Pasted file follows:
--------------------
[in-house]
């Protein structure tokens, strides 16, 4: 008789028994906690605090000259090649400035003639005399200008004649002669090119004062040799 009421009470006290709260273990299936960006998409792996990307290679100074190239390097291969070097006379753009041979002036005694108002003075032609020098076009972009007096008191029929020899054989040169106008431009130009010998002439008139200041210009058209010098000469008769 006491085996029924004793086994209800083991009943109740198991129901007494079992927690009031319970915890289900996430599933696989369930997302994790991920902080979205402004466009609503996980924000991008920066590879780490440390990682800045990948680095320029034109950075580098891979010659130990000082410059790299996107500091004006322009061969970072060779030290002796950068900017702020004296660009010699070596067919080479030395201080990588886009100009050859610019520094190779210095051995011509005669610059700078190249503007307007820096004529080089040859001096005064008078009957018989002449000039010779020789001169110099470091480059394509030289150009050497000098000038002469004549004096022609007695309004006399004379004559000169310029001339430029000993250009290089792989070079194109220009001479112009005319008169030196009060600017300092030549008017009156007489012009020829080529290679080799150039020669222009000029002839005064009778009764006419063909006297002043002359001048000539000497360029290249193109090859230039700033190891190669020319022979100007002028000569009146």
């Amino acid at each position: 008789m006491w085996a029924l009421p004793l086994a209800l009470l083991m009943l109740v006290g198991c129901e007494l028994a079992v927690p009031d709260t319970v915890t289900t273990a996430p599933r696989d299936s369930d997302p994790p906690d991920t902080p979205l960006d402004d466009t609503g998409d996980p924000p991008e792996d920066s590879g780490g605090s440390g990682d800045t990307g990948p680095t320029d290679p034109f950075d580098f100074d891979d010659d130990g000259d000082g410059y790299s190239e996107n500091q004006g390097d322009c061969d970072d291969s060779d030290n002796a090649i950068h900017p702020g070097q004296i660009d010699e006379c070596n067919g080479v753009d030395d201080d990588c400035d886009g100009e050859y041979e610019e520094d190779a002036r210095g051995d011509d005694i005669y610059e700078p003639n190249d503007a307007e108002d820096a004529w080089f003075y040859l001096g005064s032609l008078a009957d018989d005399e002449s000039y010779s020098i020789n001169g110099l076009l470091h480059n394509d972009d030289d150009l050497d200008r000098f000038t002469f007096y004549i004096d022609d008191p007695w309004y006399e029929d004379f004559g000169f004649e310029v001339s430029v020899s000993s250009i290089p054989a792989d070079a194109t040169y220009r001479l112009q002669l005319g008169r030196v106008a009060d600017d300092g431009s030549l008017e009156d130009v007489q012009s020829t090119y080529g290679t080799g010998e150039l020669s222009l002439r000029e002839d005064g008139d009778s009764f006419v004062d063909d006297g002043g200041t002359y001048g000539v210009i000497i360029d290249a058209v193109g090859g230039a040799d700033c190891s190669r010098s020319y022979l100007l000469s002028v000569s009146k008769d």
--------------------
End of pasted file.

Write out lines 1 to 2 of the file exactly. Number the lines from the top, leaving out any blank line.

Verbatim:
[in-house]
């Protein structure tokens, strides 16, 4: 008789028994906690605090000259090649400035003639005399200008004649002669090119004062040799 009421009470006290709260273990299936960006998409792996990307290679100074190239390097291969070097006379753009041979002036005694108002003075032609020098076009972009007096008191029929020899054989040169106008431009130009010998002439008139200041210009058209010098000469008769 006491085996029924004793086994209800083991009943109740198991129901007494079992927690009031319970915890289900996430599933696989369930997302994790991920902080979205402004466009609503996980924000991008920066590879780490440390990682800045990948680095320029034109950075580098891979010659130990000082410059790299996107500091004006322009061969970072060779030290002796950068900017702020004296660009010699070596067919080479030395201080990588886009100009050859610019520094190779210095051995011509005669610059700078190249503007307007820096004529080089040859001096005064008078009957018989002449000039010779020789001169110099470091480059394509030289150009050497000098000038002469004549004096022609007695309004006399004379004559000169310029001339430029000993250009290089792989070079194109220009001479112009005319008169030196009060600017300092030549008017009156007489012009020829080529290679080799150039020669222009000029002839005064009778009764006419063909006297002043002359001048000539000497360029290249193109090859230039700033190891190669020319022979100007002028000569009146």